Israel Announces Deal To Resettle African Migrants In West

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JERUSALEM — Israel on Monday canceled the planned expulsions of tens of thousands of African migrants, saying it reached a deal with the United Nations to resettle half of them in Western nations and allow the rest to remain in the country.

The surprise announcement offered a solution to an issue that has divided Israel for the past decade, and scrapped a plan that had been widely maligned at home and abroad, even by some of Israel’s closest supporters.

“It’s a good agreement,” Prime Minister Benjamin Netanyahu told reporters. “It enables us to solve this problem in a way that serves, protects the interests of the state of Israel and gives a solution to the residents of southern Tel Aviv and other neighborhoods, and also for the people who came into Israel.”

Israel is home to roughly 35,000 African migrants, most of them from Eritrea, which has one of the world’s worst human rights records, or war-torn Sudan. The migrants say they are asylum-seekers fleeing danger and persecution, while Israeli leaders have claimed they are merely job seekers.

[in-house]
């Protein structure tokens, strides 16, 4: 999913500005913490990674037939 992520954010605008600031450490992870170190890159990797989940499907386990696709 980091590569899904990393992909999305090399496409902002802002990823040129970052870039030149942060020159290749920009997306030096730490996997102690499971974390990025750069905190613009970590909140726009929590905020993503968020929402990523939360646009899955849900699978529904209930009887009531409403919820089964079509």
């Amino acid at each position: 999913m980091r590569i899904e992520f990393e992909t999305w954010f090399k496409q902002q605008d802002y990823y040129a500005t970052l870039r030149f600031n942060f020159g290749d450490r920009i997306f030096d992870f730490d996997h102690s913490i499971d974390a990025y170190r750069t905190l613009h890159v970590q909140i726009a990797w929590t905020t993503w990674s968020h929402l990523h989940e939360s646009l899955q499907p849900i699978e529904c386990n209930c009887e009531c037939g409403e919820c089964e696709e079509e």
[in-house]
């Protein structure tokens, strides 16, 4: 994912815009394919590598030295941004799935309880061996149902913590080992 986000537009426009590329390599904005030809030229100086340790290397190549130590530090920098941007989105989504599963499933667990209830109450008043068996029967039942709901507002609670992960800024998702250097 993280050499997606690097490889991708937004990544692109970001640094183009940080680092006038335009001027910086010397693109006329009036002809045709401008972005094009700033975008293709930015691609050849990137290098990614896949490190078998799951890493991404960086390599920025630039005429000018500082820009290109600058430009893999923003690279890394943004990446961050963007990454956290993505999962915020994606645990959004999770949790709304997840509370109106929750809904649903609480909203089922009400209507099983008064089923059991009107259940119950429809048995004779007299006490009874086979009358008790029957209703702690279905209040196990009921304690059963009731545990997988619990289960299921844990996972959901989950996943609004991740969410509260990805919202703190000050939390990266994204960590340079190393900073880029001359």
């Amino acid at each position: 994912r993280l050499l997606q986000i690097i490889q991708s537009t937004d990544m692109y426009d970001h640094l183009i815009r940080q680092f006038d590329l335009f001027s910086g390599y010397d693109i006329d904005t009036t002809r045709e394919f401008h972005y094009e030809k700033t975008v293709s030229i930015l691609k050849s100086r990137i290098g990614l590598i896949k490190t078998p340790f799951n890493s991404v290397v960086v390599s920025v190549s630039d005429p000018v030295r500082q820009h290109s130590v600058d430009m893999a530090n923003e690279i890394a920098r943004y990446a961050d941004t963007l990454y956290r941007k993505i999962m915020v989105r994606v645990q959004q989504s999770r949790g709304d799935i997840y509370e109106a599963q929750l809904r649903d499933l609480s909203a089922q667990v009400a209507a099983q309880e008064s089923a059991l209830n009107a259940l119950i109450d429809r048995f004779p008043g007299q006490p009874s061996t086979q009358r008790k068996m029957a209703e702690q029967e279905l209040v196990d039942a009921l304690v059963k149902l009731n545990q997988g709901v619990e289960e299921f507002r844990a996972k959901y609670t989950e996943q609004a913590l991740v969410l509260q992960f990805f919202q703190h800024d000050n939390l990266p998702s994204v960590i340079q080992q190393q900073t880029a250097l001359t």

The Africans started arriving in 2005, after neighboring Egypt violently quashed a refugee demonstration and word spread of safety and job opportunities in Israel.

Tens of thousands crossed the porous desert border before Israel completed a barrier in 2012 that stopped the influx. But Israel has struggled with what to do with those already in the country, alternating between plans to deport them and offering them menial jobs in hotels and local municipalities.

Thousands of the migrants concentrated in poor neighborhoods in south Tel Aviv, an area that has become known as “Little Africa.” Their presence has sparked tensions with working-class Jewish residents, who have complained of rising crime and pressed the government to take action.

But the migrants also found wide pockets of support, with many Israelis arguing that the country, founded in the wake of the Holocaust, had a special responsibility to help those in need. Thousands of Africans and their Israeli supporters held a demonstration in February claiming that the deportation plan amounted to racism.